Naidu, who spent almost his entire political life here, turned emotional as he hit the roads around Cyberabad, the IT district which took shape during his nine-year stint as Chief Minister of undivided Andhra Pradesh.
Campaigning for 'People's Front' candidates for a second consecutive day on Thursday, he conducted road shows in constituencies in and around the city, projecting himself as the architect of modern Telangana. He termed Cyberabad as his brainchild.
"Who built Cyberabad? Who brought Microsoft to Hyderabad? Is it not me?" he asked the crowd at every meeting he addressed. He recalled how he placed the city on the world IT map by bringing in global giants and creating world-class infrastructure.
"Who built the international airport? Who built 165-km long world-class outer Ring Road?" he asked amid loud cheers from the crowd.
In the 2014 elections held in the aftermath of Andhra Pradesh's bifurcation, the TDP had an alliance with the Bharatiya Janata Party (BJP). It bagged 15 seats out of the 26 it contested in the 119-member Assembly.
This time, Naidu has joined hands with the Congress to contest 13 seats. "My party people wanted more seats. I told them the number of seats is not important, winning is important," he told a select group of journalists on Thursday.
Naidu, whose party lost almost all its legislators elected in 2014 to the ruling Telangana Rashtra Samithi (TRS) in the last four years, is out to prove a point - that there is no space in Hyderabad for TDP, a party which the TRS dubs an 'Andhra party'.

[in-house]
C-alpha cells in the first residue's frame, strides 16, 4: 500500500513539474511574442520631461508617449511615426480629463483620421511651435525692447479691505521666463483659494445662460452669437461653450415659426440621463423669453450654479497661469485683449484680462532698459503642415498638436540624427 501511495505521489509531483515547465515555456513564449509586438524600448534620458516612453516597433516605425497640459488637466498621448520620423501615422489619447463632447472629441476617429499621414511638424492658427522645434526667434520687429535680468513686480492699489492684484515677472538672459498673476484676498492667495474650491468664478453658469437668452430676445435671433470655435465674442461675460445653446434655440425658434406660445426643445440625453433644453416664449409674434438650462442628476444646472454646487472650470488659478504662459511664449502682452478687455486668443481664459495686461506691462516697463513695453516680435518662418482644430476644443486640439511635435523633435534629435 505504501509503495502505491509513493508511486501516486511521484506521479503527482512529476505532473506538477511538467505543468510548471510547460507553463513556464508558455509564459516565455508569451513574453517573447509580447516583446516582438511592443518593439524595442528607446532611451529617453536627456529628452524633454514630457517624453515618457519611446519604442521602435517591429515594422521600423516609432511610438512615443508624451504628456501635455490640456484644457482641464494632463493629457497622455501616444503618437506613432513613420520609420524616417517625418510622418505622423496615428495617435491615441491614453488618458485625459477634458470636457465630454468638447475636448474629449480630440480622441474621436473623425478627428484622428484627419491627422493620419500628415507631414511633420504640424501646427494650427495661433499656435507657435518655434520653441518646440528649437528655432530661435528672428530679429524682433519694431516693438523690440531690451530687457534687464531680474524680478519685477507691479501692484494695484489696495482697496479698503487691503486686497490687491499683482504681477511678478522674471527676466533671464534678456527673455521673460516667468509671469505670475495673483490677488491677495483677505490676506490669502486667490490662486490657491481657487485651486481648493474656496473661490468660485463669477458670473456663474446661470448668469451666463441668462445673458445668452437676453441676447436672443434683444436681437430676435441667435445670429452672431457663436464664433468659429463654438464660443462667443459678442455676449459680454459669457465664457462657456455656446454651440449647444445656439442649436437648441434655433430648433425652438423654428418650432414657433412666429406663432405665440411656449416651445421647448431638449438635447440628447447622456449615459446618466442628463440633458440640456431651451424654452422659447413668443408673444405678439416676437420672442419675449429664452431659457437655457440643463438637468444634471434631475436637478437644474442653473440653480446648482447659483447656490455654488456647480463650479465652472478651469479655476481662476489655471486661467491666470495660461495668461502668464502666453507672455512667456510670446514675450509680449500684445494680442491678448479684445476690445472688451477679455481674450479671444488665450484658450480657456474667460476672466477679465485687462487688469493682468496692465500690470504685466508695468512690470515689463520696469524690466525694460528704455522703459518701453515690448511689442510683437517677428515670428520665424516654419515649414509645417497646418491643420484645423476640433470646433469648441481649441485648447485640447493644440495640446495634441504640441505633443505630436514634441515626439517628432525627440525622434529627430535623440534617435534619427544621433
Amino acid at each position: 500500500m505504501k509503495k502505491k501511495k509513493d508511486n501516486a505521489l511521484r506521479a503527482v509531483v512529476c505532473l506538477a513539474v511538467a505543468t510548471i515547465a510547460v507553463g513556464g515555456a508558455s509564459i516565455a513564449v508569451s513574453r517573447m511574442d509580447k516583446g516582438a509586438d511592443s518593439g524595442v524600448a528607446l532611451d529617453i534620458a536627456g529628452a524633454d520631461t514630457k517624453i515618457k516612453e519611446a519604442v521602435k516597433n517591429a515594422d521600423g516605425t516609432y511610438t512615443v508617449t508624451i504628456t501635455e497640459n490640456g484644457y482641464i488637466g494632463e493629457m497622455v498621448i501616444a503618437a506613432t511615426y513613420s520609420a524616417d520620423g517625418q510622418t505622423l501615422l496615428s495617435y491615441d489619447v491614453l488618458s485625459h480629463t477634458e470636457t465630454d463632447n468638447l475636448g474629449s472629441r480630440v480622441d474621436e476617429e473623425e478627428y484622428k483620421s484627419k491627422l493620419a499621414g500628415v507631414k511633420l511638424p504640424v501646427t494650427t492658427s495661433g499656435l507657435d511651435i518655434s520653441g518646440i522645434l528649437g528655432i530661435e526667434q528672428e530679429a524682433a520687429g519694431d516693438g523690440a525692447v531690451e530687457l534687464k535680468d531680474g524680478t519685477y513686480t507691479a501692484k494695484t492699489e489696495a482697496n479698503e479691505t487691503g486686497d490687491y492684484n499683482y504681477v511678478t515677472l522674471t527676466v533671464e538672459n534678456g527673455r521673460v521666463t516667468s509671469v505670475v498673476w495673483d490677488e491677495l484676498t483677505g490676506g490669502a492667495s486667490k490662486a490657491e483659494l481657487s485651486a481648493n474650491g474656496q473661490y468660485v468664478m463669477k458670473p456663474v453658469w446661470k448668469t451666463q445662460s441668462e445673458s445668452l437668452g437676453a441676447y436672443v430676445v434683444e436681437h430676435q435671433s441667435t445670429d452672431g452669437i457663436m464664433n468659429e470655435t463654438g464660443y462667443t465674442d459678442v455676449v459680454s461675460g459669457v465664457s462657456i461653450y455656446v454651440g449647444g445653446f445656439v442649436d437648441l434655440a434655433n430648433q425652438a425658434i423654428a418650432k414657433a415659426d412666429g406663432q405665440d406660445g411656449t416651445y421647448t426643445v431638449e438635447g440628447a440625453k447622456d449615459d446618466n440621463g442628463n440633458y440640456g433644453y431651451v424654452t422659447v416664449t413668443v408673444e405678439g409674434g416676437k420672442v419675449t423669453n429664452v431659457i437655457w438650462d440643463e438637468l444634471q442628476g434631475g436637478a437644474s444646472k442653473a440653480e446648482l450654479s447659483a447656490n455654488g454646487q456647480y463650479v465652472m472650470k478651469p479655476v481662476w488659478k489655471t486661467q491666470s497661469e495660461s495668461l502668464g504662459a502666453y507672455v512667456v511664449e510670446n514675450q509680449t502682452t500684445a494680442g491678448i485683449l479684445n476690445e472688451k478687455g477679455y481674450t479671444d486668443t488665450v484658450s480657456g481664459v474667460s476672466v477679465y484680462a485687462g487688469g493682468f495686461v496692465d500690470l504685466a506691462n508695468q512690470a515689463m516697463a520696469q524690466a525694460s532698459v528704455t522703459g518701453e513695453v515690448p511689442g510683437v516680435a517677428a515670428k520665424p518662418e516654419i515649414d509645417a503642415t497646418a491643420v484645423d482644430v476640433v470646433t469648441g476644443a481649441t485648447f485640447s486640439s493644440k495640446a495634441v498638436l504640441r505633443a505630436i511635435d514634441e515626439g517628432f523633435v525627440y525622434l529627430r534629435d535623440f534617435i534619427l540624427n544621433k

"I have not come here to become the Chief Minister. I can't become. This is a reality," said Naidu, who also dismissed TRS' allegation that if 'People's Front' came to power in Telangana, Naidu would work against the state's interests.
"I have always worked for the development and welfare of Telangana. This is a region dear to my heart," said the TDP leader, who believes that Hyderabad with the ecosystem he built had the potential to become a key global destination.
Though currently focused on developing Andhra Pradesh's new capital Amaravati, Naidu is keen to see Hyderabad cash in on its geographical advantage and talented human resources to realize its true potential.
"Can a lower riparian state stall the projects," was his counter to TRS allegation that he was creating hurdles for irrigation projects in Telangana.
(This story has not been edited by Business Standard staff and is auto-generated from a syndicated feed.)